The State called Dr. Butler, a pediatrician. She testified she saw A.H. in March 2006 at the request of D.C.S. for a sexual abuse exam, the purpose of which was to interview A.H., do a physical exam, and provide treatment if needed. The prosecutor: “[Y]ou asked her what she was there to see you for, what did she say?” Defense counsel objected to hearsay. The prosecutor invoked Indiana Rule of Evidence 803(4)’s exception for statements made for purpose of medical diagnosis or treatment. The court overruled the objection. Butler testified A.H. said she was in for a checkup. Butler continued:
[S]he told me that her mom [asked] her if her dad was hurting her or doing something he shouldn’t be doing and she said yes․ She said ․ her mom asked her ․ because “her dad was cheating on her mom and he was tired of her”․
Butler then relayed A.H.’s account of the abuse. This graphic hearsay echoed A.H.’s testimony. Butler took a culture for chlamydia and gonorrhea from A.H.’s throat: negative.
The prosecutor asked Butler to indirectly vouch: “[D]o you believe that she is prone to exaggerate or fabricate sexual matters?” Defense objected. The prosecutor rephrased the question: “[D]id you believe that she is prone to exaggerate or fantasize in sexual matters?” Defense objected again, and lodged a continuing objection. The court overruled it. Butler strayed outside Lawrence and directly vouched:
I don’t believe an eight year old would come into a physician’s office to speak about sexual fantasies or made up stories․ [F]or an eight year old to come in and speak about that in my opinion is not usually a fantasy or a story. To be seven or eight and to have this knowledge is also not usual. So I believe that what [A.H.] told me was the truth because of her age and because people don’t—
Defense objected again. The prosecutor agreed, and tried to confine the expert to Lawrence. “Do you believe that [A.H.] was ․ prone to exaggerate or fantasize?” Butler: “In regards to what she told me, no.” The court sua sponte struck the comment about whether A.H. was truthful and instructed the jury to disregard it, but allowed the opinion she was not prone to exaggerate or fantasize to stand.
C. Teresa Malott
The State called A.H.’s mother. She testified A.H. and Hoglund “were extremely close” when A.H. was young. She testified they were sometimes alone together, sometimes in the bedroom. “[H]e didn’t like the other two kids would bother him, he wanted to keep the air conditioning running in the bedroom, so he would lock the rest of us out.”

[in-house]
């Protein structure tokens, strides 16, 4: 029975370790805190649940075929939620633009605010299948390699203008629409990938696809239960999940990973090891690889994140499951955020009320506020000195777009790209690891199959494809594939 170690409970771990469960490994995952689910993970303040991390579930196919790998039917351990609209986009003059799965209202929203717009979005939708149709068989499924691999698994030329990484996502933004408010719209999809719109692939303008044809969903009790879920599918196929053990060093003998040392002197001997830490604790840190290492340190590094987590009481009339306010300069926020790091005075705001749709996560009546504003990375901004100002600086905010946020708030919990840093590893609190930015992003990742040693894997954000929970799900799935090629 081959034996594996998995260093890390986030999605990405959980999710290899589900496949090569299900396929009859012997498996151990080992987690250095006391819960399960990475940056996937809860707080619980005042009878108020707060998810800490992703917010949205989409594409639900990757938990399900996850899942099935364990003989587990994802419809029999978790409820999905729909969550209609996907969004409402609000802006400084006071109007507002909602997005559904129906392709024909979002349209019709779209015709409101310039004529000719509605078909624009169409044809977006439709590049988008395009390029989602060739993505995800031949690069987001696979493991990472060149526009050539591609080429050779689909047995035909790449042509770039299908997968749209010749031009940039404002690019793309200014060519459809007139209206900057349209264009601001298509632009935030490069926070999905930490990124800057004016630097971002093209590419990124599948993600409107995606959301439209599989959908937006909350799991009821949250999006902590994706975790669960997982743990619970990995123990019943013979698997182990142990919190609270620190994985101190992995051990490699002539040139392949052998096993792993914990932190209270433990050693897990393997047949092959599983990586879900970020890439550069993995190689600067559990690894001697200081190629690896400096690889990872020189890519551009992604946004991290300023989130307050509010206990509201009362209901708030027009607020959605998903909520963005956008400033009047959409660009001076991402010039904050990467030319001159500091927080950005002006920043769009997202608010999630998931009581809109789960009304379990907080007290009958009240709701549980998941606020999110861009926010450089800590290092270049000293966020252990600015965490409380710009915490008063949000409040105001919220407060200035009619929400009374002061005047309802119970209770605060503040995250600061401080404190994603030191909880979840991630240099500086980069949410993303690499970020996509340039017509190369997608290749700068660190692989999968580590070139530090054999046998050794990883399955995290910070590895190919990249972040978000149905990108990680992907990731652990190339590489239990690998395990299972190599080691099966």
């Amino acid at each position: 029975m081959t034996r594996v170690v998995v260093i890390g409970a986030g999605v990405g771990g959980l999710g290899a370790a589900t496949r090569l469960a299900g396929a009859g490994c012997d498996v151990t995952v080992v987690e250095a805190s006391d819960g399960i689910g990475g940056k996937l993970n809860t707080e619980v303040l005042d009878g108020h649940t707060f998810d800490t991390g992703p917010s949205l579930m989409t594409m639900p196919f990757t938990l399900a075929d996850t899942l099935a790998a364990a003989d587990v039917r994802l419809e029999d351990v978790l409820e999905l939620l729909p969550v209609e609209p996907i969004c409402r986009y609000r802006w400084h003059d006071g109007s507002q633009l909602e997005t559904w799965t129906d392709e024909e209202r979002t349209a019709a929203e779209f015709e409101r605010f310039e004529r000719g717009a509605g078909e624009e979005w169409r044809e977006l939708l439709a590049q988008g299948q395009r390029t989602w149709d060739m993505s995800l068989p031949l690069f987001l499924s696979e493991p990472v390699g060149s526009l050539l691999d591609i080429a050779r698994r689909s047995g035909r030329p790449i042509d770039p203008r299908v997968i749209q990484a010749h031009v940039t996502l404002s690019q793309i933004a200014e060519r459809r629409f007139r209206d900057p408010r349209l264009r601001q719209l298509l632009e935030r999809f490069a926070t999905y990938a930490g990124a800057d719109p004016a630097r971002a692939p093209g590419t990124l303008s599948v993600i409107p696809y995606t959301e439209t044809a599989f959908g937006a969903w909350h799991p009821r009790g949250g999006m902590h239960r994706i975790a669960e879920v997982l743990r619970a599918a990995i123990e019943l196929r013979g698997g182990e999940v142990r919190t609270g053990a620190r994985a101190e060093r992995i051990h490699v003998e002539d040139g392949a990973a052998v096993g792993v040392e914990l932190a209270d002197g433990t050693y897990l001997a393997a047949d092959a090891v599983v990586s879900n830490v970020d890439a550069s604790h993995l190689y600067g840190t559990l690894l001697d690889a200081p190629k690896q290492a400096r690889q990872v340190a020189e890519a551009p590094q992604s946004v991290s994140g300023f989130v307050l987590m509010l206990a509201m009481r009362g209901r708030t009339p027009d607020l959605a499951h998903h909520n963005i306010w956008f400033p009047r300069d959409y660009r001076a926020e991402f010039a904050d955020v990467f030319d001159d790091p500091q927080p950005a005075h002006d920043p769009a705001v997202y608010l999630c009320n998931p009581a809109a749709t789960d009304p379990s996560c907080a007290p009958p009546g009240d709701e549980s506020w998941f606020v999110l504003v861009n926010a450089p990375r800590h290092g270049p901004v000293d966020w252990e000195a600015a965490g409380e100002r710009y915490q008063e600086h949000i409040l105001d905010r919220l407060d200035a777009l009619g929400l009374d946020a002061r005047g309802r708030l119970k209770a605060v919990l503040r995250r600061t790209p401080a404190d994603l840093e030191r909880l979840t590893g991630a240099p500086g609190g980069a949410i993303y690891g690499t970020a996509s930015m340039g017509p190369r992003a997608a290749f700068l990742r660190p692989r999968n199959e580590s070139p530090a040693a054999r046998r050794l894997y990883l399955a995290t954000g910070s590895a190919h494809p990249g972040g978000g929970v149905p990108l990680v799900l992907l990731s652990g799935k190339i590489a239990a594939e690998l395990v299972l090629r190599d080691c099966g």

Malott testified 5-year-old A.H. told her something alarming: “[S]he came to me about bathing her father in the shower and other things that I can’t recall at this time or can’t recall at all which was very alarming.” Malott called Hoglund at work about what A.H. said. He was upset and came home. He said it was not true, and would ruin him. Malott believed him, but stopped leaving A.H. alone with him. He did not bathe her anymore. But after a while Malott did not notice anything, so they resumed the routine. Prosecutor: “Did you ever ask [A.H.] again?” Malott: “Off and on, like twice after that did I ask her and she would say no.” Defense counsel objected to hearsay. The court sustained the objection. Malott testified she did not suspect anything inappropriate was happening.
Years passed after the first red flag. In November 2005, Hoglund began working as a truck driver. In January 2006, he told Malott by phone he had an affair. She was “horrified,” “[e]xtremely upset and angry.” She decided to divorce. Soon after this call, Malott asked A.H. if “what she had told me before was true or not.” A.H. cried. Without saying what A.H. said, Malott testified her own reaction to what A.H. said was to load her children and some supplies into a car and leave because he was returning. She told the police what A.H. said.
D. Christine Ottaviano Shestak
The State called Shestak, a mental health counselor who saw A.H. twice in January 2007. Shestak testified A.H. was referred for anxiety management as trial loomed, but did not here testify about A.H.’s purposes. The prosecutor asked if she perceived any indication A.H. “may have fabricated the story about her abuse out of some need?” Defense counsel objected but was overruled. Shestak, like Butler, strayed beyond Lawrence: “Her statements were congruent with her experience and I did not see anything that indicated that she had any need to tell this story.” But the court did not strike this direct vouching, despite striking Butler’s direct vouching.
The prosecutor: “[W]hat did [A.H.] tell you during your interview with her?” Defense objected but said “I understand the exception.” He did not argue no foundation supported it. The court overruled the objection. Shestak answered: